Monday, September 19, 2016

A sermon about making friends with someone else's wealth

I wrote and delivered this sermon in my preaching class in seminary nine years ago. It's a lot more focused on exegesis than I might do today, but I still think it stands up to the test of time. 

Our Gospel reading from Luke today is one of the more vexing parables in the New Testament. It goes by several different names – is it the unjust steward, the dishonest manager, or the prudent middleman? – and some interpretations of it are questionable or downright bizarre – is Jesus praising dishonesty? Is it about justice rather than money? Does this parable tell us to use worldly wealth so as to secure our own futures? Or is it all just completely ironic? 

In my career as a theology student, both formally here at Candler and informally in my previous life as a recovering Baptist, I have come across plenteous articles, footnotes, and commentary essays about this story. And I can say with some confidence that the problem with many writers of articles and commentaries is that they were not English majors.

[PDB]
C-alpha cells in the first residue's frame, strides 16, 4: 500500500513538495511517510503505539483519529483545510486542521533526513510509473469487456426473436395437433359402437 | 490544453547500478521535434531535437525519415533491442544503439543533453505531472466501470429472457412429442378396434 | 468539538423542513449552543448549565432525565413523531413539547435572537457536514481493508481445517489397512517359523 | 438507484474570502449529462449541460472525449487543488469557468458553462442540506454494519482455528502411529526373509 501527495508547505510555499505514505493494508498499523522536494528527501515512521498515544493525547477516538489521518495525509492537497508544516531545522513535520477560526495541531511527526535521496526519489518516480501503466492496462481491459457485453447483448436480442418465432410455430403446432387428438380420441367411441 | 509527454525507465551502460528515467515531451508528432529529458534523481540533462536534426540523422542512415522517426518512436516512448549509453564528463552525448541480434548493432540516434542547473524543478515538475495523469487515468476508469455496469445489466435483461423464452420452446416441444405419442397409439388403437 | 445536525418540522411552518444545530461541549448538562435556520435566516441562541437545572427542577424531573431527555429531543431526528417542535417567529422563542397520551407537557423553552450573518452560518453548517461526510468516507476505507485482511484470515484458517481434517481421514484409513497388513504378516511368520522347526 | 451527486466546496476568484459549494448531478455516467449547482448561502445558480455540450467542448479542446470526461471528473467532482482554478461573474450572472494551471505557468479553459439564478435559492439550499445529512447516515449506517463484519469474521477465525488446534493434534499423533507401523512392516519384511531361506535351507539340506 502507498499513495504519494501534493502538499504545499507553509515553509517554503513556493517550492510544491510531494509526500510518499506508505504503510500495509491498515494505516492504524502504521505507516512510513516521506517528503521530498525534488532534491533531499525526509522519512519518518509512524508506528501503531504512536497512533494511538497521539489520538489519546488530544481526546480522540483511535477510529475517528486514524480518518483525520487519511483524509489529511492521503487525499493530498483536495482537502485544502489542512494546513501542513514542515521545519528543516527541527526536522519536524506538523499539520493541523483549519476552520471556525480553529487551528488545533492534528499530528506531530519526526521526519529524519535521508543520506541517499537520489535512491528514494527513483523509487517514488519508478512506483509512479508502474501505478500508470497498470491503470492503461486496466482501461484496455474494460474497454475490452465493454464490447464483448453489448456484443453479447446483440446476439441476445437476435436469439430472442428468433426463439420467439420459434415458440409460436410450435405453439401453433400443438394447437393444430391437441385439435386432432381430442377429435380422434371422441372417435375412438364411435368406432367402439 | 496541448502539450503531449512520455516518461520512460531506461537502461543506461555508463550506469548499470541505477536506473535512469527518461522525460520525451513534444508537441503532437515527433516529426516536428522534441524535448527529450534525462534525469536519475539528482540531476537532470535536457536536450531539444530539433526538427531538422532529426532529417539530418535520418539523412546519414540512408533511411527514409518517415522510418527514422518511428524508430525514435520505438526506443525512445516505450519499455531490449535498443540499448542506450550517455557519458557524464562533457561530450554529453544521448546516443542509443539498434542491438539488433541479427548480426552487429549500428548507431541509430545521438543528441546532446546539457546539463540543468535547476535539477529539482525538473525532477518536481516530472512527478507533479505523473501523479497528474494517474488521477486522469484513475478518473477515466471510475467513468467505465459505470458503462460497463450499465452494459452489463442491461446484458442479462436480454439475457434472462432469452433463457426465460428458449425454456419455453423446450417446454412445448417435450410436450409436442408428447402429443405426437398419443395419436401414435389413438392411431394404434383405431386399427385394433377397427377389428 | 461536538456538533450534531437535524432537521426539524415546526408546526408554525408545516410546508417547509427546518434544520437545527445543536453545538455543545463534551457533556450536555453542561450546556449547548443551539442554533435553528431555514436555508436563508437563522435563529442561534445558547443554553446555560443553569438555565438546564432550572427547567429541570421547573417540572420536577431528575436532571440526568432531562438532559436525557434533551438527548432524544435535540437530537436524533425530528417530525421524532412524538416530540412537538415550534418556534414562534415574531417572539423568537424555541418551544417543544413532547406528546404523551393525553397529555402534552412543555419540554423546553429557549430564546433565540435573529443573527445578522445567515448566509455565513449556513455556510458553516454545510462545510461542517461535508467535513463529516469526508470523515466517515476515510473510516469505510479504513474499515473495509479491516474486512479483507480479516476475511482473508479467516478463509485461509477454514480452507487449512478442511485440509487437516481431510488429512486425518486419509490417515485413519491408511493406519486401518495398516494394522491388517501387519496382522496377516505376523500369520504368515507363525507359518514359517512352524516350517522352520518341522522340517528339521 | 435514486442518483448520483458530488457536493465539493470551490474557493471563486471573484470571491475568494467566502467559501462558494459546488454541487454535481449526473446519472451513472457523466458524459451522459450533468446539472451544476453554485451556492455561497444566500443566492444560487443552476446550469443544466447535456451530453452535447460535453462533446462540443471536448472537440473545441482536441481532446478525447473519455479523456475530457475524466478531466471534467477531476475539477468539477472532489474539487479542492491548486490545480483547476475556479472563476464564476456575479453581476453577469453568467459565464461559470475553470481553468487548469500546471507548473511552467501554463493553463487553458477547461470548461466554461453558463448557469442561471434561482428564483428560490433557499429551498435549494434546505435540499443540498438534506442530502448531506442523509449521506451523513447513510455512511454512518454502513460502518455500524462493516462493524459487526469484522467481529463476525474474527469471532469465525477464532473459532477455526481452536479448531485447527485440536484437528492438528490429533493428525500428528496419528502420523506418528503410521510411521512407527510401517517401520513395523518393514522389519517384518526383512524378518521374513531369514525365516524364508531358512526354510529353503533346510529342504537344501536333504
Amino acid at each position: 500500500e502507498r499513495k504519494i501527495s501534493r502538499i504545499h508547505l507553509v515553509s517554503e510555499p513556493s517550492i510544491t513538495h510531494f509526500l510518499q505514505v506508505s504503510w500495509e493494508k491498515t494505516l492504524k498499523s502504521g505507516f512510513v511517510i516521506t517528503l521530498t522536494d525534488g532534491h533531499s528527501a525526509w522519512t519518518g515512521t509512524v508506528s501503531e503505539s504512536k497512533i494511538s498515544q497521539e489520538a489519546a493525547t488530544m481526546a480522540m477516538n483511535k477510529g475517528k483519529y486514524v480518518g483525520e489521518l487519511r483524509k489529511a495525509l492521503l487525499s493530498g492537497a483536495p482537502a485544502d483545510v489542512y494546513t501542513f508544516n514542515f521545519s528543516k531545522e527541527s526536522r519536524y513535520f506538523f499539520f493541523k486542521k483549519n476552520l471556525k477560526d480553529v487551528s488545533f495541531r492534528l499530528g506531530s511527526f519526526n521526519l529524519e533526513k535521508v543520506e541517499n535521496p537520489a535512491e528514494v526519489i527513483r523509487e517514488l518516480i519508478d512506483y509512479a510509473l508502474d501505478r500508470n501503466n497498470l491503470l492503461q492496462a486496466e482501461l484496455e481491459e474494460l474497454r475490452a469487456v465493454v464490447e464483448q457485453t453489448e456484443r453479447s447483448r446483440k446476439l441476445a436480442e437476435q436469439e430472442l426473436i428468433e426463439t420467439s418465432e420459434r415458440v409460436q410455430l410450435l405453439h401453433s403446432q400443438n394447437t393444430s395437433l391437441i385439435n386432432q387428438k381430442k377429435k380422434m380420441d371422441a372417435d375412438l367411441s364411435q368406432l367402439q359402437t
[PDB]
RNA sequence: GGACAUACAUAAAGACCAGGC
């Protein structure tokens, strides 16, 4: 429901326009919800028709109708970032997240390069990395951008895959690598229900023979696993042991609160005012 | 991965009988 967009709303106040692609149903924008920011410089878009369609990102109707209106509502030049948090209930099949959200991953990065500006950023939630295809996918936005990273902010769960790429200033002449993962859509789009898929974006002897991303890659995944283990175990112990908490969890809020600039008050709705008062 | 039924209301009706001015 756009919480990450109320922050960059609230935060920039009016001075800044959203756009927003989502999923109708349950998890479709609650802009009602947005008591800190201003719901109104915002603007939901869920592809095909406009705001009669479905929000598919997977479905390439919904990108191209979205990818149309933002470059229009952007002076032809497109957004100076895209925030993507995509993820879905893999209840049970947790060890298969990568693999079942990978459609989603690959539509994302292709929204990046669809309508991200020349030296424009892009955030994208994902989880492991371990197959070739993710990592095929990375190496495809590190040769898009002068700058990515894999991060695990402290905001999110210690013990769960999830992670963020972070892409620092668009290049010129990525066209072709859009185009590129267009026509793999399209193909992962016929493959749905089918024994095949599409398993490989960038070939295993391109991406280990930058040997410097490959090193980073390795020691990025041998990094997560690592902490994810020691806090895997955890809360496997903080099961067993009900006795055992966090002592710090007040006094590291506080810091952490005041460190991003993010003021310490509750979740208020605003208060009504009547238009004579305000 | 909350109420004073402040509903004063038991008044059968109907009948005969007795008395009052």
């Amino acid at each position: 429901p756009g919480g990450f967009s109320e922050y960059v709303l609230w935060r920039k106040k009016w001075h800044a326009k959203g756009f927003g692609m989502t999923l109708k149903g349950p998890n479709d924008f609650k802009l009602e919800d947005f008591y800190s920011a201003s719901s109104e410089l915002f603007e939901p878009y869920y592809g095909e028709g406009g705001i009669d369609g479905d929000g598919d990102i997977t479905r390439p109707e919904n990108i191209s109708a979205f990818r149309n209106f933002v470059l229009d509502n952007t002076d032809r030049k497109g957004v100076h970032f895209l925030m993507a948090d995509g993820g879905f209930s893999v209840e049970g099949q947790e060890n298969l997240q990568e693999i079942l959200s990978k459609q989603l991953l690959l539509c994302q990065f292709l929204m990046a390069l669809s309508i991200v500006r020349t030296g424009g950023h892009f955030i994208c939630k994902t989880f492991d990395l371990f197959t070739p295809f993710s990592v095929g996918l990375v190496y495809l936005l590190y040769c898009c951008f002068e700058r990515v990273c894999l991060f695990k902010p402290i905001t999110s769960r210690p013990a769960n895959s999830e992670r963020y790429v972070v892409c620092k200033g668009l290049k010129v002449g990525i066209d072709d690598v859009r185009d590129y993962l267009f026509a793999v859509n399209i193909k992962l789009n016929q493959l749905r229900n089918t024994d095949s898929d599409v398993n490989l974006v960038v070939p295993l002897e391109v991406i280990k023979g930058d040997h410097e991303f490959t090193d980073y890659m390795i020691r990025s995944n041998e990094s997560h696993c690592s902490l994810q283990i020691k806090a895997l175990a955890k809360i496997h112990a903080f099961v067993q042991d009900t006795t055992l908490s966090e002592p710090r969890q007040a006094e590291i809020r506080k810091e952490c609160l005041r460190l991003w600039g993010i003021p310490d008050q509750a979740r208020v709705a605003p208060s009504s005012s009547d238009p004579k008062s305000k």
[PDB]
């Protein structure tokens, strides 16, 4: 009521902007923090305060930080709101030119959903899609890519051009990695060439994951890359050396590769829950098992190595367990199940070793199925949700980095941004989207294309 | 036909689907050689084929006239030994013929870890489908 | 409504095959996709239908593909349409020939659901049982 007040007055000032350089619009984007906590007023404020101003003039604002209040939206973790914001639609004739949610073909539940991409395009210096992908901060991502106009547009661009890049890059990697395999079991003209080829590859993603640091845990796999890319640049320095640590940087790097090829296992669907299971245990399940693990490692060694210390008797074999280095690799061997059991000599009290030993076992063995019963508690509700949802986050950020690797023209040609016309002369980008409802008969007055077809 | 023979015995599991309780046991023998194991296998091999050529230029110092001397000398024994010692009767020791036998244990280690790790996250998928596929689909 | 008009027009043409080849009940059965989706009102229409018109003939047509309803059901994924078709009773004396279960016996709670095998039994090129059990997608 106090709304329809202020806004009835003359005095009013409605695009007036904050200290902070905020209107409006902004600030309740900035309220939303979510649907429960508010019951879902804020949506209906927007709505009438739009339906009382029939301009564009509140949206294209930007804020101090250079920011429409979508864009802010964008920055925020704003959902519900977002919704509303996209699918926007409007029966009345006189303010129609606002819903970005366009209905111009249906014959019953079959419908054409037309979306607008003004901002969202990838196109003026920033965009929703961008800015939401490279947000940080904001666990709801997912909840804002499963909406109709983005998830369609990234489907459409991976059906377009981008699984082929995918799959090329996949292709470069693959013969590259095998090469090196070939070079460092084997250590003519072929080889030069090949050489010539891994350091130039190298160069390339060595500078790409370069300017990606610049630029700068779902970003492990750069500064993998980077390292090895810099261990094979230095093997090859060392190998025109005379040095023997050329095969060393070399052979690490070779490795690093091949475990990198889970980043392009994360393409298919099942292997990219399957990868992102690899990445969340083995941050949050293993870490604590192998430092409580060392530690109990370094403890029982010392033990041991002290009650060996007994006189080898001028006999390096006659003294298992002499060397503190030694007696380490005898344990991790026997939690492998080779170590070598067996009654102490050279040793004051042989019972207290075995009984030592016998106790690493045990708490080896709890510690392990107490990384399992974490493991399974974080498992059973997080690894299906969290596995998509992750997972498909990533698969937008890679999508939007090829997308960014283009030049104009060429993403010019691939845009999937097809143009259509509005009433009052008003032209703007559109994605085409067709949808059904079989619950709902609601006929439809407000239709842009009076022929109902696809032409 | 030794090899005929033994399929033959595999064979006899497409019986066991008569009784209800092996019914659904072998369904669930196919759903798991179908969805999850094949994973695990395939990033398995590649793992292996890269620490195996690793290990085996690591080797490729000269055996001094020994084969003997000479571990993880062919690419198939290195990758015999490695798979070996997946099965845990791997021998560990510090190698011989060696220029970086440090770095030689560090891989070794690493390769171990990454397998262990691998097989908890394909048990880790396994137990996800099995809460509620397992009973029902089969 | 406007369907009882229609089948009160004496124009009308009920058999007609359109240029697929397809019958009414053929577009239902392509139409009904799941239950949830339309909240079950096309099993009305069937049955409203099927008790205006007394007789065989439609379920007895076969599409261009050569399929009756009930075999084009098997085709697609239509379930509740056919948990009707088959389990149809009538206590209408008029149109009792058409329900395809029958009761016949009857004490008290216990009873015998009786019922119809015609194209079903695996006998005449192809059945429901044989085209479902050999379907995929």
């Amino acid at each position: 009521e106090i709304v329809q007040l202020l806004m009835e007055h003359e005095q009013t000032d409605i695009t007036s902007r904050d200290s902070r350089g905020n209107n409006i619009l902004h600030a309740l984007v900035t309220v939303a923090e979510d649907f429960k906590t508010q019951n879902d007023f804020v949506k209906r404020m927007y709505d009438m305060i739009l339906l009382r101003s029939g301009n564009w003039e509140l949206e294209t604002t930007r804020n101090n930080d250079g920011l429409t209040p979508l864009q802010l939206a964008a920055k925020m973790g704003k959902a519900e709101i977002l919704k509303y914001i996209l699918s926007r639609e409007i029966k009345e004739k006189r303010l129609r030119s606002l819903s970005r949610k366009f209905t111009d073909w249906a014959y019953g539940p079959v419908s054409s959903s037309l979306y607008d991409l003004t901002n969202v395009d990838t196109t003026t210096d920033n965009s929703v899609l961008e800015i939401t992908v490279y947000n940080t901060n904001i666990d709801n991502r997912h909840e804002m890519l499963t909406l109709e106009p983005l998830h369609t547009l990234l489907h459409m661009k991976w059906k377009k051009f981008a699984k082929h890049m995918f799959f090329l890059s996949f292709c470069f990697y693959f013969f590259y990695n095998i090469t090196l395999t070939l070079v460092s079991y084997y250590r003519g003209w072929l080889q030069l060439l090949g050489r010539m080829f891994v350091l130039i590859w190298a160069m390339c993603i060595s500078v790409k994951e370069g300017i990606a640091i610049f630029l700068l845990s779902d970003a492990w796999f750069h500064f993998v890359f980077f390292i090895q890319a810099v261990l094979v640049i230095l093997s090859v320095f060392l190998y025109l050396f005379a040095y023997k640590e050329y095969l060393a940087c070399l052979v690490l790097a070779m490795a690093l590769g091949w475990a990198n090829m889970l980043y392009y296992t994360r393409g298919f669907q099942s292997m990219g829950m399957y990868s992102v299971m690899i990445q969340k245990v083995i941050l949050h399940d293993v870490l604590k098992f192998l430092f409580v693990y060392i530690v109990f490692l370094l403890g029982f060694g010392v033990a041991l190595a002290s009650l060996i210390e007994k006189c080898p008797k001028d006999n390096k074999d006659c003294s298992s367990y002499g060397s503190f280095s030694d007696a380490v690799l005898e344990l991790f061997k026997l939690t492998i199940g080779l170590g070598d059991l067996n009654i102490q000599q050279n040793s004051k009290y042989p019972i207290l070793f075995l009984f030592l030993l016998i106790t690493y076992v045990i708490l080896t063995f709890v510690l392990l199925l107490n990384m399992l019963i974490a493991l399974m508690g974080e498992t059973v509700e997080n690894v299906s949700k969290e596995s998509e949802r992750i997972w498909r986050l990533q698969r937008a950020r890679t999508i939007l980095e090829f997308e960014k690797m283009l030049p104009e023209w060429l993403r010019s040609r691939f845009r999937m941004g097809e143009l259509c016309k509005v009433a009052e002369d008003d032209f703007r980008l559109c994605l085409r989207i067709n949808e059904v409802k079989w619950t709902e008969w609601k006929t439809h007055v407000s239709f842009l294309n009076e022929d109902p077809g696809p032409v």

Because if they had been English majors, they would be looking first to the whole Gospel of Luke for themes and key concepts and then looking within this parable to see how those themes and concepts play out. Further, they would be looking at the stories surrounding this one to see why this parable is situated at this particular place in Luke. 

In Luke, the rich do not fare well. Right off the bat, Mary sings in the Magnificat that the rich are going to be sent away empty. And Jesus directs a woe at them during his sermon on the plain: woe to you rich for you have received your consolation. In the Lukan stories - both parables and personal encounters - we meet the rich fool, who stores all his stuff in a barn and then in a bigger barn and then dies, having stored his treasure for himself instead of using it for God. There’s the rich young man who goes away sadly from Jesus because he cannot bring himself to sell all he has and give the money to the poor. There’s the other rich man who wears purple and eats gourmet meals and ends up in the flames because he did not use his wealth to help poor, sick, hungry Lazarus at his gate.